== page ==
Jesus makes creation right with God and calls us to live boldly in the face of injustice.Purpose
To introduce participants to the Practice Justice day.Supplies Needed
Newsprint, tape, markers, signs with the numbers “1”, “5”, and “10,” index cards, writing utensils, table, small bowl, candle, Bible, free-standing cross, water.
Things to prepare before the session:
- Ask participants to bring articles from newspapers or news sites about someone suffering from injustice.
Hang a piece or pieces of newsprint on a bulletin board or wall. Write on the top of each paper: “It’s not fair when....”
Ask participants to think about situations they’ve witnessed or experienced that seemed unfair and write them on the newsprint. You might have to give them a starting example. “My parents bought my sister a new car for graduation, and I was given a used car.” “I have to wear jeans from Wal-Mart, and my friend wears jeans from Abercrombie and Fitch.”
When everyone has had a chance to write something on the newsprint, have them sit where they can see the paper. While the students sit, have adult leaders put signs on the wall or floor to signify a continuum from 1 to 10 with 5 in the middle.
Read through the statements on the newsprint with the group. Clarify any that are confusing.
Leader (L.): Everyone will now rate each statement based on how unfair you think each statement is. You’ll rate it on a scale of 1 to 10. If you think the statement is a “1”, you’ll stand by the “1” sign. Same with the “5” sign and the “10” sign.
Here is what each scale means. I’ll read a statement like: “I don’t think it’s fair that only little kids get stickers after getting shots.” If you don’t think a sticker is worth getting worked up about, you’d stand by the “1”. So “1”s are statements that you don’t get worked up about.
If you think the statement is something that is worth working on to fix, but you aren’t going to go out of your way to do it, that statement is a “5”. You would stand by the “5” sign.
If you think the statement is really unfair and you are going to dedicate yourself to making it right, you need to stand by the “10” sign.
If you are in between any of these numbers, then stand somewhere in between the signs.
Let the participants work through a number of statements. If you see something interesting happening, stop them and ask why they chose to stand where they did.
Consider adding some statistics to the list that reflect the disparity between the lives of those in the United States and those in the developing world. For example: “I have a toilet in my house, and in Guatemala, a village has one toilet to share.” “I have the opportunity to eat three meals a day, but children in Somalia might get one meal a week.”
After the group has gone through the list, have them gather in the center of the room to discuss the following questions:
- What were you willing to work hardest to change?
- What were you the least willing to work to change?
- How do you think Jesus would have rated some of the statements?
- If you could add something else to the list now, what might you add?
- If you could take away something you put on the list originally, what would you take away?
- What are some things you might be able to do to help make one item on the list fairer?
Encourage and Prayer
L: The Lord be with you.
Group (G.): And also with you.
L: Share the peace of Christ with one another.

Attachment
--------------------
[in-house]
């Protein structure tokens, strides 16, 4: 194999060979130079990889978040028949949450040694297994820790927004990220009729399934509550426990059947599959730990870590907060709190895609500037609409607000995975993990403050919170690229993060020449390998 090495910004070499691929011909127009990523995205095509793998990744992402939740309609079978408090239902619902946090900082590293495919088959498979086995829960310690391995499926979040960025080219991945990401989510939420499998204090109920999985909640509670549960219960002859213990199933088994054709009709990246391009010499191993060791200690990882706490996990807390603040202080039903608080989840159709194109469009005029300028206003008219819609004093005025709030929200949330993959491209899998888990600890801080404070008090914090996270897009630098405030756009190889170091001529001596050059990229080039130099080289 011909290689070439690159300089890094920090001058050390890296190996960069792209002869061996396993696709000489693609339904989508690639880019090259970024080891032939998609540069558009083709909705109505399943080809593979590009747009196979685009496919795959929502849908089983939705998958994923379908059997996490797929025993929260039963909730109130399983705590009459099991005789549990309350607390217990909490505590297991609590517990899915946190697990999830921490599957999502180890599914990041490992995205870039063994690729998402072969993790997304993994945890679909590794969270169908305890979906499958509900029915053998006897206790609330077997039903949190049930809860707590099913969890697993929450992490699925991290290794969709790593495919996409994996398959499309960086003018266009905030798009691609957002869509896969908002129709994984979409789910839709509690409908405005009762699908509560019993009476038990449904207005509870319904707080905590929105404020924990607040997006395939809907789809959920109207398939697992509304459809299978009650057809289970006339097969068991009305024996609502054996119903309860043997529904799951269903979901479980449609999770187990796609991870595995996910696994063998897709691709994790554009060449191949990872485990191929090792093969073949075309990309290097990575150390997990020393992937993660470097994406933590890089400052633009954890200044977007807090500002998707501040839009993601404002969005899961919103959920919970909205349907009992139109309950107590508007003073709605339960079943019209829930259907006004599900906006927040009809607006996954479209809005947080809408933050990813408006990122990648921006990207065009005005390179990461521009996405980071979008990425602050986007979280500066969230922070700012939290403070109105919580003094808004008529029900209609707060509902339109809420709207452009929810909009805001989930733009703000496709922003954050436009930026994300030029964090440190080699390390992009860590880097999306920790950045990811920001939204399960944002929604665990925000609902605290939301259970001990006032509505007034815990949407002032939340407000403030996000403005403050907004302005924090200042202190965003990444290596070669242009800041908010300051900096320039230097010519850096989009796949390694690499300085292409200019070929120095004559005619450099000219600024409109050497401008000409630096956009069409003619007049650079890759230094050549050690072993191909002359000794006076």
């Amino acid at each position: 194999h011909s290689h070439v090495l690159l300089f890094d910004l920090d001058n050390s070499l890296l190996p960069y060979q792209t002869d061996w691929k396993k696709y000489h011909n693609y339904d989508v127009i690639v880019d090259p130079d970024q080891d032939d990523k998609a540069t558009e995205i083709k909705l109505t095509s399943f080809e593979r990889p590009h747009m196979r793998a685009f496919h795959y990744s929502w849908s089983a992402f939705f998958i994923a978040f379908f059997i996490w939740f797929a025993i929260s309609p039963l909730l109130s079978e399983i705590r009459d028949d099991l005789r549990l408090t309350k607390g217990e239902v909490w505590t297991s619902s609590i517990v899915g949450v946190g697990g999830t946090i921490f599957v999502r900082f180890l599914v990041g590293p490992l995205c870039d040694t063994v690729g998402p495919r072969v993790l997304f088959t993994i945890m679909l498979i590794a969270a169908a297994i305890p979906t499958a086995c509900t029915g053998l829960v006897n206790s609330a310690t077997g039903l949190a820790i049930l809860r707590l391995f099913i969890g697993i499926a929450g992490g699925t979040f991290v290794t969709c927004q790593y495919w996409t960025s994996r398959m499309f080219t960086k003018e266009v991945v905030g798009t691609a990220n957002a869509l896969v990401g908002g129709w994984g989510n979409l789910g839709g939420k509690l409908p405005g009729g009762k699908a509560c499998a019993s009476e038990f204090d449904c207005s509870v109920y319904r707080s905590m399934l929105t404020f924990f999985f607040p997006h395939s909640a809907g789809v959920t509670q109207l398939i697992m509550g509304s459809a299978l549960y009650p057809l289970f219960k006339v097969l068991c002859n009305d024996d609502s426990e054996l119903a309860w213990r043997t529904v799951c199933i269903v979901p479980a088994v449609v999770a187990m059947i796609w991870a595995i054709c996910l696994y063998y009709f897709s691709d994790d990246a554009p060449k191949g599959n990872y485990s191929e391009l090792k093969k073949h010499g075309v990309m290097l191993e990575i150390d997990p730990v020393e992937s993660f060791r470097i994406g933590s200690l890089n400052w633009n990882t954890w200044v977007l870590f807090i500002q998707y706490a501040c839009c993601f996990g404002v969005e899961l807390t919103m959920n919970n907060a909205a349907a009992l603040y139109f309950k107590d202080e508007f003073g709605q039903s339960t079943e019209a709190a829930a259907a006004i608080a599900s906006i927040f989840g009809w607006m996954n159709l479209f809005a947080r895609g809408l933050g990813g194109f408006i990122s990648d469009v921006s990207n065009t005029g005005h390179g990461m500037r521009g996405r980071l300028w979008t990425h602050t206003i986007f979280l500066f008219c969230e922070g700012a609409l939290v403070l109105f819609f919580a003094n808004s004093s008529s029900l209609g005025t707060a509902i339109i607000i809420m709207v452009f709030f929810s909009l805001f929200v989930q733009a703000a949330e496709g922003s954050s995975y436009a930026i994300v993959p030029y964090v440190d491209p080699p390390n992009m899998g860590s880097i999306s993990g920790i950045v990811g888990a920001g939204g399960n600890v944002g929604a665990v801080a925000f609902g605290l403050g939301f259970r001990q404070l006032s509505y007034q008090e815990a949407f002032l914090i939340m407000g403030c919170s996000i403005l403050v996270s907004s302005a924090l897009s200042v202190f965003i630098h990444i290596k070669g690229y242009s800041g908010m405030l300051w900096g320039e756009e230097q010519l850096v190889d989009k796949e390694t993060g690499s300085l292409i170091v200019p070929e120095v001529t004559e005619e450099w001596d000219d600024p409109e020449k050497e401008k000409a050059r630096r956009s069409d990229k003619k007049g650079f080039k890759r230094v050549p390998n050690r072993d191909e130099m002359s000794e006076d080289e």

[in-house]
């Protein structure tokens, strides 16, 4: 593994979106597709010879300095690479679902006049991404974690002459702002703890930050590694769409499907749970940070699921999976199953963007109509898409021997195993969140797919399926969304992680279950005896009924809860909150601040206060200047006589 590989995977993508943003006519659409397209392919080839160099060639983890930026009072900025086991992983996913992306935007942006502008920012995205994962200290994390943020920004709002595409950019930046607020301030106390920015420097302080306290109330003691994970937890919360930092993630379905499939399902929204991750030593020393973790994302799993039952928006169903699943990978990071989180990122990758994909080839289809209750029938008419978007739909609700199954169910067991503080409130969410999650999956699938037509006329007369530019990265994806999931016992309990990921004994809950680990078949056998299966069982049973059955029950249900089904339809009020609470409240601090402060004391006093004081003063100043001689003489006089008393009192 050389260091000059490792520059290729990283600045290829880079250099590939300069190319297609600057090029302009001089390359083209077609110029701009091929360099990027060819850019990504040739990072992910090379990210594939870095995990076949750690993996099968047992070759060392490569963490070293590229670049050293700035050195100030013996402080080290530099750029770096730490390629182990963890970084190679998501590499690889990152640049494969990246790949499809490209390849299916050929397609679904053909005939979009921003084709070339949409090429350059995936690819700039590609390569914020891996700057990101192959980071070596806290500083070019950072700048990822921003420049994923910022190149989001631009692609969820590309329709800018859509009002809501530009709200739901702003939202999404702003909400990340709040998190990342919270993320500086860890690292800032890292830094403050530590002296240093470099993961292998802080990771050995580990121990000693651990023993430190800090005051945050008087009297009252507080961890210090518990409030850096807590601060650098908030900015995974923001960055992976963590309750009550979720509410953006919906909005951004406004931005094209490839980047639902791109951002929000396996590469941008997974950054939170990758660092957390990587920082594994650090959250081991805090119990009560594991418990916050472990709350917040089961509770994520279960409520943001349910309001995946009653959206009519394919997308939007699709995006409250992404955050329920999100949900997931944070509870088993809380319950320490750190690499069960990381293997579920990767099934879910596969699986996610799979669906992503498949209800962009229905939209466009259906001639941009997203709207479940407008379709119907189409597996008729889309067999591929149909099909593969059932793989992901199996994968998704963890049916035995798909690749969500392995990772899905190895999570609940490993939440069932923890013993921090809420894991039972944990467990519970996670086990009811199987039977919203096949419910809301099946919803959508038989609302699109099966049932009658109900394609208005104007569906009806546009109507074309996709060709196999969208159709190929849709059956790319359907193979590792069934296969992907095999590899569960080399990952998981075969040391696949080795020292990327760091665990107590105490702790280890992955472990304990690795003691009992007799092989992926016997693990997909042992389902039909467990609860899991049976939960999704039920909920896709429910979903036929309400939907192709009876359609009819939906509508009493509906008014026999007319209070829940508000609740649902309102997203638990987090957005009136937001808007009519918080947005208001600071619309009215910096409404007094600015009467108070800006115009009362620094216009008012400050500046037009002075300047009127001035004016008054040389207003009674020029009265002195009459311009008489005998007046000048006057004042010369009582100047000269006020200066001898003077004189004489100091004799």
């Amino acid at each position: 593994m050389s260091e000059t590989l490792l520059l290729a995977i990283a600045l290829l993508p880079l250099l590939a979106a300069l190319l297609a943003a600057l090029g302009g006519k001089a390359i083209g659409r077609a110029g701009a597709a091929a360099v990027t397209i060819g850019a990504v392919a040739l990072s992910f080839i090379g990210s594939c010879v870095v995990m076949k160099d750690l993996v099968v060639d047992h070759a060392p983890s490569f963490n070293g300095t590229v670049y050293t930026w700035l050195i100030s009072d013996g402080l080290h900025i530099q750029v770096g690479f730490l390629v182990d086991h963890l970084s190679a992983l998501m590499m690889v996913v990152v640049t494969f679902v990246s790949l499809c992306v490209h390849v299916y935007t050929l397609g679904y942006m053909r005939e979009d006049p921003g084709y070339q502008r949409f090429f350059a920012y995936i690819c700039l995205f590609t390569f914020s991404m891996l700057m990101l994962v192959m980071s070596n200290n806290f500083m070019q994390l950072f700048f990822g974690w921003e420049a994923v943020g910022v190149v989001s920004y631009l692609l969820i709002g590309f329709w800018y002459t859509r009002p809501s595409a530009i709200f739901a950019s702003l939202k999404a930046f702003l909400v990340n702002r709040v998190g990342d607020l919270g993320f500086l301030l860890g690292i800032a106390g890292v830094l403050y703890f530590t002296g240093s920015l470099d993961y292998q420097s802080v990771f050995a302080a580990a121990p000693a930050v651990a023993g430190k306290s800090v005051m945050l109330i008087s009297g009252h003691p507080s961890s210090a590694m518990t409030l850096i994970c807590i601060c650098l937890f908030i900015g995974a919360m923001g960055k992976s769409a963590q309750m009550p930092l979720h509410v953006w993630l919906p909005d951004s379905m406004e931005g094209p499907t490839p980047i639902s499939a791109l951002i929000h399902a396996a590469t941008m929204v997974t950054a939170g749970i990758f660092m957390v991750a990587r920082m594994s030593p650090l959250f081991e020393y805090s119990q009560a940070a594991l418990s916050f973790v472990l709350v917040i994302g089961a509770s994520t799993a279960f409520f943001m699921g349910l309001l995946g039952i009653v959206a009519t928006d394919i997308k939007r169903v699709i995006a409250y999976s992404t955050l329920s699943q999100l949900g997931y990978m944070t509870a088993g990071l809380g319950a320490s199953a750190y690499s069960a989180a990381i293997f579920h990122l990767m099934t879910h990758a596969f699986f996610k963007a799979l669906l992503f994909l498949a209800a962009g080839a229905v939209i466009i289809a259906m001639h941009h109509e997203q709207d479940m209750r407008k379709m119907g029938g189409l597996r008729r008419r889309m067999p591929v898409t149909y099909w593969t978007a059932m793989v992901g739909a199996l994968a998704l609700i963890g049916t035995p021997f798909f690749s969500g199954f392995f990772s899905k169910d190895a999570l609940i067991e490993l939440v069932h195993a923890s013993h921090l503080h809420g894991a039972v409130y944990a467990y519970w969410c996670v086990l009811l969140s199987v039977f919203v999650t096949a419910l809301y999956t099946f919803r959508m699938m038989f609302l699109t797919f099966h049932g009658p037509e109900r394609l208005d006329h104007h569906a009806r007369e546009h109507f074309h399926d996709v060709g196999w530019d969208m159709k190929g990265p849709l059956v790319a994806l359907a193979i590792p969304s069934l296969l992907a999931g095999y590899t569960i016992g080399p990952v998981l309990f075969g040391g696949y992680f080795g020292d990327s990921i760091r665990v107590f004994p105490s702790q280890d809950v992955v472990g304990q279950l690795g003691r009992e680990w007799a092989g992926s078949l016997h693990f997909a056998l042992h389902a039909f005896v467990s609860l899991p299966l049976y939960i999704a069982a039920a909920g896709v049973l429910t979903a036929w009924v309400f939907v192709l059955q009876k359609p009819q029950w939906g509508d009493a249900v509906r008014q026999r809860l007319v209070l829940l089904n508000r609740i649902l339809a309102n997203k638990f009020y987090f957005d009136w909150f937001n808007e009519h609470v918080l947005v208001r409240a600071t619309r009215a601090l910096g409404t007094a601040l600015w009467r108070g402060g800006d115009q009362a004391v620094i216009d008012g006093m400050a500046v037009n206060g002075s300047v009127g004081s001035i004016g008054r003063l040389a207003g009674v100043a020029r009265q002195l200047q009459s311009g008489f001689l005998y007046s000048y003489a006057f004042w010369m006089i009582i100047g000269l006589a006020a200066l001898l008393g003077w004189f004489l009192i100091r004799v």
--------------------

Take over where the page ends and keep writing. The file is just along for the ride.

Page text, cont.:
Once everyone has passed the peace, ask everyone to sit in a circle. Pass out index cards and writing utensils. Each person should take one index card and one writing utensil.
L: Let’s take some time to touch base with each other. We will go around the circle and share one high from the past week and one low from this past week. Before we start, take a second and write your high and low on your index card.
When everyone is ready, go around the circle allowing everyone an opportunity to share.
L: This week, I would like you to pass your card to the right. Make sure that you know the name of the person on your right. You will pray for that person from their requests on their cards.
Again, I will open with prayer this week. I’m also going to add to our prayer some requests for those who suffer and for all of God’s creation. Would anyone like me to pray for something in particular in regard to those who suffer or for all of God’s creation?
When I say “We pray for…”, it will be your turn to pray out loud. We will start with the person to my right and go around the circle. When we are done, I will close the prayer.
L: Thank you, God, for giving us all that we have. However, God, we know that there are people in this world who are suffering from hunger, disease, injury and violence. Heal our world, God. Send us your Holy Spirit to give us the right ideas to help those who are weak. We especially lift up… (insert the petitions that the group suggested here).
Thank you, Creator, for making all things good and for making all things new through Jesus Christ. Send us your Holy Spirit to give us the humility to serve all of creation as you intended us to serve. We especially pray for …. (insert the petitions that the group suggested here).
Thank you, Lord, for those people who work for peace throughout the world. Send us your Holy Spirit to give us the kindness and patience to join them in their work.
Thank you, Lord, for our faith community and your church throughout the world. Send us your Holy Spirit to give us the wisdom to know when you want us to act and the compassion to love all your children.
Merciful God, we thank you that we can come to you with our hearts’ desires and joys. Hear us now as we lift up to you what is on the hearts of our sisters and brothers in Christ this week. We pray for: